Joined: 20 June 2005

Hi Tarek.

First, thanks for the puzzle you have posted. Second, I want to congratulate you for this very good and interesting puzzle, where some advanced techniques can be applied. My solution have 9 steps, and, personaly, I rate it just a little easier than exercise #5. Clearly, your generator is getting better and better. Keep the good work.

Regards, Carcul
Carcul

Posts: 724
Joined: 04 November 2005

Starting with candidate grid Cathy posted
CathyW wrote:
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`{478}   {45789} {579}   {3689}  {89}    {1}     {2}     {3478}  {3469}  {178}   {3}     {179}   {689}   {2}     {4}     {5}     {178}   {69}    {148}   {6}     {2}     {389}   {5}     {7}     {3489}  {1348}  {349}   {5}     {148}   {13}    {189}   {6}     {289}   {349}   {234}   {7}     {2}     {17}    {1367}  {179}   {4}     {59}    {369}   {35}    {8}     {9}     {478}   {67}    {78}    {3}     {258}   {46}    {245}   {1}     {367}   {257}   {3567}  {4}     {78}    {368}   {1}     {9}     {235}   {137}   {1279}  {8}     {5}     {179}   {39}    {347}   {6}     {234}   {1367}  {1579}  {4}     {2}     {1789}  {3689}  {378}   {3578}  {35}    `

Placing a 1 or 7 in r5c2=>r1c2=5

If r5c2=7=>r1c2=5
If r5c2=1=>r4c3=3=>r5c3=67and r6c3=67=>r7c3=5=>r1c3<>5=>r1c2=5
Therefore r1c2=5

Therefore r7c3=5 and r9c9=5

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`{478}   {5}     {79}    {3689}  {89}    {1}     {2}     {3478}  {3469}  {178}   {3}     {179}   {689}   {2}     {4}     {5}     {178}   {69}    {148}   {6}     {2}     {389}   {5}     {7}     {3489}  {1348}  {349}   {5}     {148}   {13}    {189}   {6}     {289}   {349}   {234}   {7}     {2}     {17}    {1367}  {179}   {4}     {59}    {369}   {35}    {8}     {9}     {478}   {67}    {78}    {3}     {258}   {46}    {245}   {1}     {367}   {27}    {5}     {4}     {78}    {368}   {1}     {9}     {235}   {137}   {1279}  {8}     {5}     {179}   {39}    {347}   {6}     {234}   {1367}  {179}   {4}     {2}     {1789}  {3689}  {378}   {3578}  {5}    `

Using the xy-wing of 79 in r1c3, 89 in r1c5 and 78 in r7c5

Placing 8 or 9 in r1c5 enables you to eliminate the 7 in r7c2 and place the 2 in r7c2

If r1c5=8=>r7c5=7=>r7c2=2
If r1c5=9=>r1c3=7=>(r5c3<>7 and r6c3<>7)=>r5c2=7=>r7c2<>7=>r7c2=2
Therefore r7c2=2

This implies r7c9=3

Code: Select all
`{478}   {5}     {79}    {3689}  {89}    {1}     {2}     {478}   {3469}  {178}   {3}     {179}   {689}   {2}     {4}     {5}     {178}   {69}    {148}   {6}     {2}     {389}   {5}     {7}     {3489}  {1348}  {49}   {5}     {148}   {13}    {189}   {6}     {289}   {349}   {234}   {7}     {2}     {17}    {1367}  {179}   {4}     {59}    {369}   {35}    {8}     {9}     {478}   {67}    {78}    {3}     {258}   {46}    {245}   {1}     {367}   {2}     {5}     {4}     {78}    {368}   {1}     {9}     {3}   {137}   {1279}  {8}     {5}     {179}   {39}    {47}    {6}     {24}   {1367}  {179}   {4}     {2}     {1789}  {3689}  {78}    {78}    {5}    `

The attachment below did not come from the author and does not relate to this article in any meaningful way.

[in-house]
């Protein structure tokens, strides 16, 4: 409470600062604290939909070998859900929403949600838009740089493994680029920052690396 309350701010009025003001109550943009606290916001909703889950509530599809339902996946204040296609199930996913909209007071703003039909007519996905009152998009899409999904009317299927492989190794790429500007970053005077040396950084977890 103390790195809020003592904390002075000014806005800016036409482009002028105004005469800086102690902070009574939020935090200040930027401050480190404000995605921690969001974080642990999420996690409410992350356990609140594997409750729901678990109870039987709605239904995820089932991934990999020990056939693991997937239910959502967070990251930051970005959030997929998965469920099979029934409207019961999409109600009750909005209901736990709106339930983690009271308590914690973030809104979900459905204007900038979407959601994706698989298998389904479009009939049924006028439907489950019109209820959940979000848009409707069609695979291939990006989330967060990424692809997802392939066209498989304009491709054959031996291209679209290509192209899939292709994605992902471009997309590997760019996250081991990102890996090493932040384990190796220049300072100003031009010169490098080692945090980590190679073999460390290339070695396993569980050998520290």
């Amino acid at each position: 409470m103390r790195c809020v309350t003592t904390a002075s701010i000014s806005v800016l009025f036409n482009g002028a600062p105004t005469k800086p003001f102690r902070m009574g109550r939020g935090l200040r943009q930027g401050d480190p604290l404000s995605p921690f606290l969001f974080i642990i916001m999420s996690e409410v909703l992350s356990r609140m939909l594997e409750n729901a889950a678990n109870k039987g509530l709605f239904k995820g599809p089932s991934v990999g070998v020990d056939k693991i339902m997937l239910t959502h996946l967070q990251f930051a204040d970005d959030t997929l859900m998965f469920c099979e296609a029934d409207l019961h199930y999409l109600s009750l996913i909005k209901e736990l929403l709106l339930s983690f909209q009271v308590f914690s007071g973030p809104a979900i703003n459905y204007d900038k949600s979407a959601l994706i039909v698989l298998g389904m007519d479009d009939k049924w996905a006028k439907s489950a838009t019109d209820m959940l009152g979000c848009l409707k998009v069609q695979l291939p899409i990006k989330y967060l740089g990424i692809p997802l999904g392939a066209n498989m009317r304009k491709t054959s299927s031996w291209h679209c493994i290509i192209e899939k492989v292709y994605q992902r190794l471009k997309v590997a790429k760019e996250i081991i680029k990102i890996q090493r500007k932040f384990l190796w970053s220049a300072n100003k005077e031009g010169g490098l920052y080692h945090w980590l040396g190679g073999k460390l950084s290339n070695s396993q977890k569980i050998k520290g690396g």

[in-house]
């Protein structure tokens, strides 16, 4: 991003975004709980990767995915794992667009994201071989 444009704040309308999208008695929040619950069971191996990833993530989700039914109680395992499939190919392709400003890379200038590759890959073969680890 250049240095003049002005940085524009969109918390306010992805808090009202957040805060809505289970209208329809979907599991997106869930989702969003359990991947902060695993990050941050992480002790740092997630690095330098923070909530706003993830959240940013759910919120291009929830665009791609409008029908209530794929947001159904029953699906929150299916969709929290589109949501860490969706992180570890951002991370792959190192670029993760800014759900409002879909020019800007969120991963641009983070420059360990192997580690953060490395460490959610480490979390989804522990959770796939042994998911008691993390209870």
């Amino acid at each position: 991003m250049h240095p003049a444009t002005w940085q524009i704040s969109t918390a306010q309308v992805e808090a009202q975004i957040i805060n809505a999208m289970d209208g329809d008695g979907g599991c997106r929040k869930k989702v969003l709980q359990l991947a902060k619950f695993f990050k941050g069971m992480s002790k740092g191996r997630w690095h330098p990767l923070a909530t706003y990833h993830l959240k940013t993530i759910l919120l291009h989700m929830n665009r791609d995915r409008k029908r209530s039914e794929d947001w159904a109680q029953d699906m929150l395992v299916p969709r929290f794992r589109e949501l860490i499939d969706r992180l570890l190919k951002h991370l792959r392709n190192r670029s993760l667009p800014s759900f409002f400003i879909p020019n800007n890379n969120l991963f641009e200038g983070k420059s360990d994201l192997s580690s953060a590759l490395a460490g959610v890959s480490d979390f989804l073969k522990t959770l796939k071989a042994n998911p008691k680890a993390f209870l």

I had overlooked the locked 7's in boxes 3 and 9 so had a naked pair in r9

The naked pair of 78's in r9 lead to the exposure of two more sets of naked pairs on r9, also from here, it's singles all the way.

MCC
MCC

Posts: 1275
Joined: 08 June 2005

Carcul & Tso,
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`[2 = (5&7)] - [7 = 8] - [8 = 9] - [9 =AUR= 2][r7c23    ] - [r7c5 ] - [r1c5 ] - [r17c23   ] => r7c2 = 2`

Does this personalized cycle notation correctly describe Carcul's loop? I like including the links inside the cells/nodes so that I can better keep track of what is going on. The (5&7) is a grouping that is true only when both 5 and 7 are true in the node. Since the 2 in r7c2 is a discontinuity connected by strong links, it must be true!?

Interesting aside, I don't think you can count an AUR strong link as a nominal link, because r7c2 = 2 would not in general imply that r1c3 <> 9
Myth Jellies

Posts: 593
Joined: 19 September 2005

Hi Myth Jellies.

Myth Jellies wrote:Does this personalized cycle notation correctly describe Carcul's loop?

Sorry, but I don't understand a little of your notation.

Myth Jellies wrote:I don't think you can count an AUR strong link as a nominal link, because r7c2 = 2 would not in general imply that r1c3 <> 9

First, I don't know what a "nominal link" is. Perhaps you could first explain your own terms when they differ from the commonly used ones. Second, I have never said that the link in an AUR is a strong one: if you read carefully the post about AURs, you will read that the "link is similar but not completely equivalent to the type of link that exists in an ALS having two of his values in just one cell each." So, I don't understand why r7c2=2 would imply r1c3<>9.

Myth Jellies wrote:Since the 2 in r7c2 is a discontinuity connected by strong links, it must be true!?

Instead of trying to understand your notation, or mine, why don't you make r7c2<>2 and see what happen? Also, in terms of the traditional nice loop rules, r7c2 is a discontinuity with one strong link and two weak links with different labels from the one of the strong link, and so the labels of the weak links can be eliminated from this node, leaving "2" as the only possible value for r7c2.

Hope this help.

Regards, Carcul
Carcul

Posts: 724
Joined: 04 November 2005